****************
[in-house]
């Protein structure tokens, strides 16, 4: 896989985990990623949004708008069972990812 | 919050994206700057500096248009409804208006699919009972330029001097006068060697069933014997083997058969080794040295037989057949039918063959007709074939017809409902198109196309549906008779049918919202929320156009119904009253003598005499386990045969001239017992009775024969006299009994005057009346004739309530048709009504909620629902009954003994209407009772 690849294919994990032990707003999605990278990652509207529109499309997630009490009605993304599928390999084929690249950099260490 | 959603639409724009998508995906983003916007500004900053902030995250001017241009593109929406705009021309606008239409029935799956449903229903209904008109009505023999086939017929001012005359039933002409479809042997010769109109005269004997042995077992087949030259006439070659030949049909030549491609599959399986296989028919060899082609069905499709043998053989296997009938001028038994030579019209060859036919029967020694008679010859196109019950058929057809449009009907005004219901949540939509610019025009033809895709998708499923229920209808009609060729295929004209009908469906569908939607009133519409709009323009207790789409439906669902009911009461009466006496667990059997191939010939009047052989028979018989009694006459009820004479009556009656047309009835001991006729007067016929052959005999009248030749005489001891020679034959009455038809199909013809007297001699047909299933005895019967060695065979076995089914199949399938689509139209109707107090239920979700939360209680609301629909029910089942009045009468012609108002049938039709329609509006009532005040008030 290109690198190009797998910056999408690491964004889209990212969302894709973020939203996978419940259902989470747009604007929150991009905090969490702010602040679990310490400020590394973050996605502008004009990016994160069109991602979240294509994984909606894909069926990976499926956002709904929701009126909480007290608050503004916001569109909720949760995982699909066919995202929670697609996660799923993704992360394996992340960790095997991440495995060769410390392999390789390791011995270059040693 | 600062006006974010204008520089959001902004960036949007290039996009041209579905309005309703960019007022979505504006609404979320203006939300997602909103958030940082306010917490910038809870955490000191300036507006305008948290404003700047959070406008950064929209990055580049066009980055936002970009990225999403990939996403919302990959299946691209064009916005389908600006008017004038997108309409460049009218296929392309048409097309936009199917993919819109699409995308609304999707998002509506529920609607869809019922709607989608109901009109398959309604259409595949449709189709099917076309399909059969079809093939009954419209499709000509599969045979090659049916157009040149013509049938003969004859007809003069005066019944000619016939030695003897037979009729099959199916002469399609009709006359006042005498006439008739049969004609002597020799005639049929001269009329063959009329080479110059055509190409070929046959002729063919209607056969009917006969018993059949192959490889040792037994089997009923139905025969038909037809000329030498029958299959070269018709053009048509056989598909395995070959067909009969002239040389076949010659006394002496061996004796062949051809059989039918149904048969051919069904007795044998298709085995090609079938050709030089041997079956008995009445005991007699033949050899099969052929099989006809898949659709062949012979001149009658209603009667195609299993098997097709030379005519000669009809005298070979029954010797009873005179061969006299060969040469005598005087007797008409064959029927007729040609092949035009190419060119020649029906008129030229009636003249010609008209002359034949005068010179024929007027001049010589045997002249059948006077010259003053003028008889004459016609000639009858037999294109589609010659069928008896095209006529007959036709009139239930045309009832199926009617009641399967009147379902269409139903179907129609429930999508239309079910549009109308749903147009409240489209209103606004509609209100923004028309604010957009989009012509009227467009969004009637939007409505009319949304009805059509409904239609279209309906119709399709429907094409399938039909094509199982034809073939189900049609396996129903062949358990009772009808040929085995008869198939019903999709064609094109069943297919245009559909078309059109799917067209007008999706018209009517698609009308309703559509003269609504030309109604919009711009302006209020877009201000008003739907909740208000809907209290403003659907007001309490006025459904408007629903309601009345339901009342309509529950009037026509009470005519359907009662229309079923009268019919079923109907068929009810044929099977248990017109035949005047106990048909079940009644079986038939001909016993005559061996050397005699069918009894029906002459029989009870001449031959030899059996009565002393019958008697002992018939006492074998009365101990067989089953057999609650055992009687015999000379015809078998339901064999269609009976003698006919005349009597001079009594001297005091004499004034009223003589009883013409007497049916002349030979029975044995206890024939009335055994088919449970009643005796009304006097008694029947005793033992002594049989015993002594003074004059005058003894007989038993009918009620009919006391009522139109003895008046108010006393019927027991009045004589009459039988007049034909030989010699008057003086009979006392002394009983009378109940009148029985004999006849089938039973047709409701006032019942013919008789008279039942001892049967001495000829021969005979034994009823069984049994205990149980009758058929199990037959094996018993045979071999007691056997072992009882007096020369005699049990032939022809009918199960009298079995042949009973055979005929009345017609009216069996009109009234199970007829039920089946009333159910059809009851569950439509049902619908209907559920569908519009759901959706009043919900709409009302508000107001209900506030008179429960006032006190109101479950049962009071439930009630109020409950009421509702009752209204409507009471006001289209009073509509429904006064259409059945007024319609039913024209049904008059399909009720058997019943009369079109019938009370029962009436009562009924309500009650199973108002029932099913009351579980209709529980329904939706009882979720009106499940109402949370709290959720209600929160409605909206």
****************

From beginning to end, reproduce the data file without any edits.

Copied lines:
[in-house]
């Protein structure tokens, strides 16, 4: 896989985990990623949004708008069972990812 | 919050994206700057500096248009409804208006699919009972330029001097006068060697069933014997083997058969080794040295037989057949039918063959007709074939017809409902198109196309549906008779049918919202929320156009119904009253003598005499386990045969001239017992009775024969006299009994005057009346004739309530048709009504909620629902009954003994209407009772 690849294919994990032990707003999605990278990652509207529109499309997630009490009605993304599928390999084929690249950099260490 | 959603639409724009998508995906983003916007500004900053902030995250001017241009593109929406705009021309606008239409029935799956449903229903209904008109009505023999086939017929001012005359039933002409479809042997010769109109005269004997042995077992087949030259006439070659030949049909030549491609599959399986296989028919060899082609069905499709043998053989296997009938001028038994030579019209060859036919029967020694008679010859196109019950058929057809449009009907005004219901949540939509610019025009033809895709998708499923229920209808009609060729295929004209009908469906569908939607009133519409709009323009207790789409439906669902009911009461009466006496667990059997191939010939009047052989028979018989009694006459009820004479009556009656047309009835001991006729007067016929052959005999009248030749005489001891020679034959009455038809199909013809007297001699047909299933005895019967060695065979076995089914199949399938689509139209109707107090239920979700939360209680609301629909029910089942009045009468012609108002049938039709329609509006009532005040008030 290109690198190009797998910056999408690491964004889209990212969302894709973020939203996978419940259902989470747009604007929150991009905090969490702010602040679990310490400020590394973050996605502008004009990016994160069109991602979240294509994984909606894909069926990976499926956002709904929701009126909480007290608050503004916001569109909720949760995982699909066919995202929670697609996660799923993704992360394996992340960790095997991440495995060769410390392999390789390791011995270059040693 | 600062006006974010204008520089959001902004960036949007290039996009041209579905309005309703960019007022979505504006609404979320203006939300997602909103958030940082306010917490910038809870955490000191300036507006305008948290404003700047959070406008950064929209990055580049066009980055936002970009990225999403990939996403919302990959299946691209064009916005389908600006008017004038997108309409460049009218296929392309048409097309936009199917993919819109699409995308609304999707998002509506529920609607869809019922709607989608109901009109398959309604259409595949449709189709099917076309399909059969079809093939009954419209499709000509599969045979090659049916157009040149013509049938003969004859007809003069005066019944000619016939030695003897037979009729099959199916002469399609009709006359006042005498006439008739049969004609002597020799005639049929001269009329063959009329080479110059055509190409070929046959002729063919209607056969009917006969018993059949192959490889040792037994089997009923139905025969038909037809000329030498029958299959070269018709053009048509056989598909395995070959067909009969002239040389076949010659006394002496061996004796062949051809059989039918149904048969051919069904007795044998298709085995090609079938050709030089041997079956008995009445005991007699033949050899099969052929099989006809898949659709062949012979001149009658209603009667195609299993098997097709030379005519000669009809005298070979029954010797009873005179061969006299060969040469005598005087007797008409064959029927007729040609092949035009190419060119020649029906008129030229009636003249010609008209002359034949005068010179024929007027001049010589045997002249059948006077010259003053003028008889004459016609000639009858037999294109589609010659069928008896095209006529007959036709009139239930045309009832199926009617009641399967009147379902269409139903179907129609429930999508239309079910549009109308749903147009409240489209209103606004509609209100923004028309604010957009989009012509009227467009969004009637939007409505009319949304009805059509409904239609279209309906119709399709429907094409399938039909094509199982034809073939189900049609396996129903062949358990009772009808040929085995008869198939019903999709064609094109069943297919245009559909078309059109799917067209007008999706018209009517698609009308309703559509003269609504030309109604919009711009302006209020877009201000008003739907909740208000809907209290403003659907007001309490006025459904408007629903309601009345339901009342309509529950009037026509009470005519359907009662229309079923009268019919079923109907068929009810044929099977248990017109035949005047106990048909079940009644079986038939001909016993005559061996050397005699069918009894029906002459029989009870001449031959030899059996009565002393019958008697002992018939006492074998009365101990067989089953057999609650055992009687015999000379015809078998339901064999269609009976003698006919005349009597001079009594001297005091004499004034009223003589009883013409007497049916002349030979029975044995206890024939009335055994088919449970009643005796009304006097008694029947005793033992002594049989015993002594003074004059005058003894007989038993009918009620009919006391009522139109003895008046108010006393019927027991009045004589009459039988007049034909030989010699008057003086009979006392002394009983009378109940009148029985004999006849089938039973047709409701006032019942013919008789008279039942001892049967001495000829021969005979034994009823069984049994205990149980009758058929199990037959094996018993045979071999007691056997072992009882007096020369005699049990032939022809009918199960009298079995042949009973055979005929009345017609009216069996009109009234199970007829039920089946009333159910059809009851569950439509049902619908209907559920569908519009759901959706009043919900709409009302508000107001209900506030008179429960006032006190109101479950049962009071439930009630109020409950009421509702009752209204409507009471006001289209009073509509429904006064259409059945007024319609039913024209049904008059399909009720058997019943009369079109019938009370029962009436009562009924309500009650199973108002029932099913009351579980209709529980329904939706009882979720009106499940109402949370709290959720209600929160409605909206």